Shortly after he weasels his way into the presidency via Walker’s resignation, Frank decides to make his mark with the America Works program. He offers it as his cornerstone for his brief time as Commander-in-chief, as he claims publicly that he will not run in 2016 (Of course, he’s lying). Knowing that his approval rating is abysmal, Frank makes America Works his “selfless act of a kind leader.” As is normal, funding for the program is hard to come by, and so, in an unprecedented move, Frank funnels FEMA’s disaster relief fund into America Works to kickstart his legacy. When a potential hurricane threatens the lives of thousands, Frank’s dubious actions are further scrutinized. In the end, although the hurricane didn’t touch down, Frank’s reckless use of government money for personal gain proves to be the first major sign that, even as president, he is not for the people.

“Chapter 43,” Caught In The Crossfire


When Lucas fails to get the journalistic ball rolling after his early release from prison, he resorts to attempting to an assassination attempt of the president, Frank Underwood. Lucas shoots Frank at a campaign event, although not fatally. Meechum, Frank’s most trusted secret serviceman, gets caught in the crossfire, killing Lucas while succumbing to his own wounds. While Meechum was doing the job he swore to do, his blood is on Frank’s hands.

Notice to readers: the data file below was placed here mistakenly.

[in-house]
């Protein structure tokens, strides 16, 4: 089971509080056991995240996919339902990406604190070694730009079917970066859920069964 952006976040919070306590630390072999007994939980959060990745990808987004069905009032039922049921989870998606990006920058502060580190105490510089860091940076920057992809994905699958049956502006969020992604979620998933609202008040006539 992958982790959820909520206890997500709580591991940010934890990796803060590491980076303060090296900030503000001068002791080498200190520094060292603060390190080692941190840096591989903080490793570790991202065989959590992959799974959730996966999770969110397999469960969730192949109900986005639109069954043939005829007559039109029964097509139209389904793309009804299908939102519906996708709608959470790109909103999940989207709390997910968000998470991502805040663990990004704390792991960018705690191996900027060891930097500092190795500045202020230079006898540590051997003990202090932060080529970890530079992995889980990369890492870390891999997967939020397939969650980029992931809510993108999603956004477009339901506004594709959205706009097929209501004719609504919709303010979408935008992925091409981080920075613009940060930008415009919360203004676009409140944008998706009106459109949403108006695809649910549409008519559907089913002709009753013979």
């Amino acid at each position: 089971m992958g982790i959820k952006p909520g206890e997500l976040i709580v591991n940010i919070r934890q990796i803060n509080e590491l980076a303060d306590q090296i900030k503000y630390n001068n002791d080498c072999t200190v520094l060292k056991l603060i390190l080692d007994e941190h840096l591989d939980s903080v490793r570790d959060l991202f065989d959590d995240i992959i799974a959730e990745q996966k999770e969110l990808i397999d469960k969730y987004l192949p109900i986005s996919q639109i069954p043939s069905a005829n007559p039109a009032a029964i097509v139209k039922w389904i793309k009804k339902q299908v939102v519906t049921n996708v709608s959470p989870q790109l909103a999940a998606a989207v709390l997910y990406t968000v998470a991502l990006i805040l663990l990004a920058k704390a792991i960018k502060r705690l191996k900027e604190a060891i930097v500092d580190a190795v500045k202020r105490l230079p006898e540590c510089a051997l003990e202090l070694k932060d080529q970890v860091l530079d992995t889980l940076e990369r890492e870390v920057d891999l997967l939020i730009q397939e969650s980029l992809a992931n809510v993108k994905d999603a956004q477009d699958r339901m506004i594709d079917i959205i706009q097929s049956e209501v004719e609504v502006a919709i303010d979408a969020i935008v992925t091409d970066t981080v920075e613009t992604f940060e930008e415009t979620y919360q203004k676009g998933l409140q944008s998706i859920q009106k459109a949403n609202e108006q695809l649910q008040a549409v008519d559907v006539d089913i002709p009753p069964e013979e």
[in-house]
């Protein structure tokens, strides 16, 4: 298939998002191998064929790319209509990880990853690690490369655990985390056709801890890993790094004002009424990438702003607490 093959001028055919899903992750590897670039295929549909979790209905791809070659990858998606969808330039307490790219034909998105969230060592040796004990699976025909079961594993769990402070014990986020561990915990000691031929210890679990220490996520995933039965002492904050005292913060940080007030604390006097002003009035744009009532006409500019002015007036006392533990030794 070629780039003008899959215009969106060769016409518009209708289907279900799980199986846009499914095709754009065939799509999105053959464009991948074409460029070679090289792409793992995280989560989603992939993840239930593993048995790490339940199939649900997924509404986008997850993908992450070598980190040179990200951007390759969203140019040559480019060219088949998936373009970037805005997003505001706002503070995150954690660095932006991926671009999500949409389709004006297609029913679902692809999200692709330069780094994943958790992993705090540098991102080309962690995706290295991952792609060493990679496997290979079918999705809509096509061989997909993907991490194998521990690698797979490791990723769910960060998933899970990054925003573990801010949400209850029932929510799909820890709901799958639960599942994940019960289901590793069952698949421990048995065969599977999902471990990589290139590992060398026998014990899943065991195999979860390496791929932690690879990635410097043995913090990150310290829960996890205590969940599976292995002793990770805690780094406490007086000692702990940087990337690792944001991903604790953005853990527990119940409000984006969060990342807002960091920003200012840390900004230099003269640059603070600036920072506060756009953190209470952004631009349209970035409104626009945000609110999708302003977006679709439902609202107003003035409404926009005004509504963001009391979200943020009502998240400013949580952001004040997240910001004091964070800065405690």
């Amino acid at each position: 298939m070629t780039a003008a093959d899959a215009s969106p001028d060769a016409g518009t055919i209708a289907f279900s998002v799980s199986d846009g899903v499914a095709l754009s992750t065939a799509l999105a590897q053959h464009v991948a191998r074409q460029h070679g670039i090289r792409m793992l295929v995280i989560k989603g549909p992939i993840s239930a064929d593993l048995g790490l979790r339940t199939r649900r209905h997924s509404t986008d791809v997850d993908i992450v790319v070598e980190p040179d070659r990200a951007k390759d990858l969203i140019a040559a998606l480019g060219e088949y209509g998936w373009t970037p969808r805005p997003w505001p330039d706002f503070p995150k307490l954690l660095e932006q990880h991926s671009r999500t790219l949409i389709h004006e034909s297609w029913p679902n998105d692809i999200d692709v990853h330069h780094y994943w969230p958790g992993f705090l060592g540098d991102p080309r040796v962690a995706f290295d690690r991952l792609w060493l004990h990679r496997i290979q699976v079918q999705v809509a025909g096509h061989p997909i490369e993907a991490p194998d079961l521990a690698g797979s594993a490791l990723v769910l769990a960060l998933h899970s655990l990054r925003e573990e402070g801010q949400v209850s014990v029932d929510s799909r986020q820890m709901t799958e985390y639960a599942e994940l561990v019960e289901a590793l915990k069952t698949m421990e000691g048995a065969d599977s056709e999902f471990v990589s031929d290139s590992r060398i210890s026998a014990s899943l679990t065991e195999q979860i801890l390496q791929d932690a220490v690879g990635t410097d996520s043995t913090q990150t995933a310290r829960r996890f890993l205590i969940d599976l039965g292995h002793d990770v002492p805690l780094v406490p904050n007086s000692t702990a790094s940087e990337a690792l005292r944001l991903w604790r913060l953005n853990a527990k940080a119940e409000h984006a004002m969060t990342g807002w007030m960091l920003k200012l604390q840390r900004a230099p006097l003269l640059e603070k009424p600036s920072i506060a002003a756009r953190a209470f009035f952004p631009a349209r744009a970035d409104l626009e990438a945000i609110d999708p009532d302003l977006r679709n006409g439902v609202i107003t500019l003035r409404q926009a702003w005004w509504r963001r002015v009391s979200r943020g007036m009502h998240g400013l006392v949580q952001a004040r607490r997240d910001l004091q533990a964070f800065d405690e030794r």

“Chapter 49,” A Not So Veiled Threat


To keep up with his long-game, Frank unleashes a plan at the Democratic Convention to get Secretary of State Catherine Durant to relinquish her delegates to Claire. In order to do this, Frank talks of a vivid dream involving Zoe Barnes and Peter Russo. By alluding that their deaths were of his doing, Durant follows suit. The threat on Durant’s life shows that Underwood is grasping at straws, allowing more people a look into his awful past. Yet, Frank’s threat, at this point, should be taken seriously. It proves that no one is safe from Underwood’s terror.